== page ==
Chittister said this is not just a problem of the working and domestic worlds of the United States, but also in the global shadow economy of human trafficking.

“Why don’t you ask the little girls on the roadsides out there now who are being trafficked for pleasure, left in poverty, used up and thrown away while we do little-to-nothing except maybe pretend that we don’t see them at all on Super Bowl Sunday?” Chittister said.

Chittister then cited a Pew Research Center poll which reported that 40% of women under 30 want to leave the United States.

“Our daughters have figured out that they are neither safe nor valued here,” Chittister said.

Chittister said that above all, women everywhere need education. Women make up two-thirds of the world’s illiterate. And women in many developing countries still need freedom over their own finances and marriages, as in choosing who they want to marry and gaining the right to divorce someone if needed. Forty-nine countries lack domestic abuse laws while women killed by a domestic partner make up 47% of homicides worldwide.

“Men kill women the way they kill animals,” Chittister said.

Chittister said that religions like Christianity — despite Genesis calling for men and women, both created in God’s image, to take responsibility for dominion over the world — that enshrine male gods and establish male values play a part in the patriarchy’s oppression of women.

“This moral sickness is a sickness of the soul,” Chittister said.

While the U.S. Constitution and subsequent amendments are supposed to protect the rights of women and other vulnerable groups, Chittister said that presidential executive orders and the Supreme Court have been stripping away rights for women.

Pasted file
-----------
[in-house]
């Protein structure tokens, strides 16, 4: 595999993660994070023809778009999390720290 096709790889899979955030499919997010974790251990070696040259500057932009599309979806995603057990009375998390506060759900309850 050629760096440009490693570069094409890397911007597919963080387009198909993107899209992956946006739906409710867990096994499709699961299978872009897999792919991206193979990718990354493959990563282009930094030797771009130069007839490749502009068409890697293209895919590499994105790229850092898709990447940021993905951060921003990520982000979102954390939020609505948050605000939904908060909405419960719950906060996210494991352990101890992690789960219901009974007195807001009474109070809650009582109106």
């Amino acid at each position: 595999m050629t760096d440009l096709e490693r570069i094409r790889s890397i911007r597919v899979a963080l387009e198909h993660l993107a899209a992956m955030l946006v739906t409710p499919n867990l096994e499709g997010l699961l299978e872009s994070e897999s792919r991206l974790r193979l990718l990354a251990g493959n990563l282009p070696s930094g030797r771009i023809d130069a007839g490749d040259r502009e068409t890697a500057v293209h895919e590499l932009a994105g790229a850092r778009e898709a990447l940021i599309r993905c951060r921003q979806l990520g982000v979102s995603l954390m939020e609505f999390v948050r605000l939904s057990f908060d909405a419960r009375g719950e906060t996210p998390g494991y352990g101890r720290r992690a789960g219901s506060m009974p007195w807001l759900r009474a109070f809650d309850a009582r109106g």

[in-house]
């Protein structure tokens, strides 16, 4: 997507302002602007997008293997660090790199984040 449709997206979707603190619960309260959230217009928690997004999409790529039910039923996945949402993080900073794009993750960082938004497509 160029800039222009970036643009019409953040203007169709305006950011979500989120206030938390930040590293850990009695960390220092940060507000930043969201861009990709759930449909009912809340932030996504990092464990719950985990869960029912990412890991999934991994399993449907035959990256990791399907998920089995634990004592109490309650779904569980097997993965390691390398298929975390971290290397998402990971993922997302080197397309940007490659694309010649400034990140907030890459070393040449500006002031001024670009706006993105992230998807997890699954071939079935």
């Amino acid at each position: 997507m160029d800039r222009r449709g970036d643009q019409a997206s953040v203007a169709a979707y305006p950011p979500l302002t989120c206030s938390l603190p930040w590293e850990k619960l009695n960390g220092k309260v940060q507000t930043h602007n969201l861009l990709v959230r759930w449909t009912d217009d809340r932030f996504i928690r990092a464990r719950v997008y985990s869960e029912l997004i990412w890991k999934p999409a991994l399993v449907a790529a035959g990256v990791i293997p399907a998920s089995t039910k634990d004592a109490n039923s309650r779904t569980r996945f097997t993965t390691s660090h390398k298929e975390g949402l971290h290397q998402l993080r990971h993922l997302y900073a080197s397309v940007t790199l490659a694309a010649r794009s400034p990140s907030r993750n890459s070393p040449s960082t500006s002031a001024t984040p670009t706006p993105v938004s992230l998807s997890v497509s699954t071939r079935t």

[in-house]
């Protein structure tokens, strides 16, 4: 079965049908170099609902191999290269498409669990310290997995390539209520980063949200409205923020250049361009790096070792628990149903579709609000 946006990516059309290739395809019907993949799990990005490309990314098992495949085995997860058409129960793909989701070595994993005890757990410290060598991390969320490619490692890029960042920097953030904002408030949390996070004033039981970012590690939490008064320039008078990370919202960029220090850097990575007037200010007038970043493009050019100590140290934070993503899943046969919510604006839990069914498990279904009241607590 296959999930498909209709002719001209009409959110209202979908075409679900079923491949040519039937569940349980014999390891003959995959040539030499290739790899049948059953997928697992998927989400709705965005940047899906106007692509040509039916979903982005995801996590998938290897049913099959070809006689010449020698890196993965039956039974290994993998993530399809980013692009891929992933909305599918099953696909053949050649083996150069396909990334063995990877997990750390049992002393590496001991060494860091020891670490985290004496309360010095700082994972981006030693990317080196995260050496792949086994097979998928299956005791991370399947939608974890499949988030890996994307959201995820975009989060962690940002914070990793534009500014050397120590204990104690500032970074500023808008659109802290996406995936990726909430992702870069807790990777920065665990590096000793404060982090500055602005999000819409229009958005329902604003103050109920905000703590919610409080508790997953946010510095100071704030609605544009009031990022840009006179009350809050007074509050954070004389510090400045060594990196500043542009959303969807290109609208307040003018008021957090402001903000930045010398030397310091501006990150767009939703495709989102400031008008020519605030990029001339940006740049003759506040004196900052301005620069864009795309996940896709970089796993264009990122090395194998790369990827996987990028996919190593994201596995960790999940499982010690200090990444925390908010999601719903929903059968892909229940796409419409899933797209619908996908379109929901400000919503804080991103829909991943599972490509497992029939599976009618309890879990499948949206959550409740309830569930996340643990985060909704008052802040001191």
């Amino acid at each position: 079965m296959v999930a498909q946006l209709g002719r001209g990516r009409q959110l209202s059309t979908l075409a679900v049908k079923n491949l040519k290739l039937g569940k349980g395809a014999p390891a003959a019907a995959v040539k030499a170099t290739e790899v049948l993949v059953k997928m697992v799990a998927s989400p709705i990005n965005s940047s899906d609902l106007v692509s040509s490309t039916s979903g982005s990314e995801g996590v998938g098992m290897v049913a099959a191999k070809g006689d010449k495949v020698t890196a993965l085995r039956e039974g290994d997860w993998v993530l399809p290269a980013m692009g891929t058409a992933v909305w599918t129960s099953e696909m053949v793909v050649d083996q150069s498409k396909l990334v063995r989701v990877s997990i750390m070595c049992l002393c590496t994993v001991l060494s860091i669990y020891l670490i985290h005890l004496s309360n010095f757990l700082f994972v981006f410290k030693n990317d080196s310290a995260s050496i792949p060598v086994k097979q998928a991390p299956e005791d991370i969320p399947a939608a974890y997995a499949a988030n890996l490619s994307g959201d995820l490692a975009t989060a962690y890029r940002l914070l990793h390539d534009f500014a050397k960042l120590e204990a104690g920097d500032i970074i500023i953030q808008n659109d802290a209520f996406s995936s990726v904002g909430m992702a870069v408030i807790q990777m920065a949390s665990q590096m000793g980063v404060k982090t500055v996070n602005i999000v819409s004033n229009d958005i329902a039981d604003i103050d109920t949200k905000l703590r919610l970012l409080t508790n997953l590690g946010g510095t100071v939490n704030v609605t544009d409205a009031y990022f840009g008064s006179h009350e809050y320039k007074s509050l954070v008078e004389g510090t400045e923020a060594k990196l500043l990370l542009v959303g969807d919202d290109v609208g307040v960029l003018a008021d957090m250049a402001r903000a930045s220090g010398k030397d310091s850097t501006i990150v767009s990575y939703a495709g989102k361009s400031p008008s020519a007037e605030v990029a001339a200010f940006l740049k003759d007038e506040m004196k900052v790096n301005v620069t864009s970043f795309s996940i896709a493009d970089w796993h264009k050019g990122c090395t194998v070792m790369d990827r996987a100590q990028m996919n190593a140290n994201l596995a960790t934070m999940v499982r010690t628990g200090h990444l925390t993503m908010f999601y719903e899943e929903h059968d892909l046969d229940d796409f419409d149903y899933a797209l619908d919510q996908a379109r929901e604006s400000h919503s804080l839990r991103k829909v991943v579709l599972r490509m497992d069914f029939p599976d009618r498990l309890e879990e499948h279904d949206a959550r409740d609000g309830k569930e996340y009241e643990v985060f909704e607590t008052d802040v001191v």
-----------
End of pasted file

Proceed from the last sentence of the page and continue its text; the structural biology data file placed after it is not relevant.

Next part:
“(The) Constitution is being shredded for its lack of specificity,” Chittister said.

The federal government’s lack of respect for women is presented on a global stage by maintaining trade relationships with countries who enslave women in open contract work.

“It doesn’t have to be like this,” Chittister said. “We have simply allowed it to be like this.”

Chittister cited the Rule of Saint Benedict from the sixth century, which was the first document in the West to define human relationships. Written in a world defined by male authority and rule, Benedict not only defined appropriate behavior of benevolent rulers to be nonviolent, non-dominant and non-authoritarian — the antithesis of Roman men who ruled the Western world at the time — but also outlined women to have similar agency.

This document outlined eight corollaries for both men and women to follow, which throughout called for men to stop putting themselves above women, who also need to speak up for their needs.

Chittister said these attitudes can be boiled down into four behaviors that need to be happen to make space for equality and in turn, a better world: Men need to listen to women, women need to speak up for their needs, men need to stop “blustering commands” at women, and women need to be treated like fully functioning adults.

Chittister said multiple times that women should not tolerate unacceptable behavior by men in their marriages, workplaces or anywhere in the world. She ended her lecture with one last warning.

“The patience of women may be what destroys women,” she said.

Tags : A Woman’s Life: A Good Event/Bad Event Worldinterfaith lecture seriesSister Joan ChittisterThe Feminine SpiritWorld War II
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The author Chloe Murdock

This is Chloe Murdock’s first season reporting for The Chautauquan Daily. She hopes to visit Chautauqua in the future, but in the meantime she covers news on Chautauqua’s Interfaith Lecture Series. Chloe is a rising senior at Miami University studying journalism and international studies. When she isn’t leading The Miami Student magazine or writing for The Miami Student newspaper, Chloe enjoys practicing martial arts.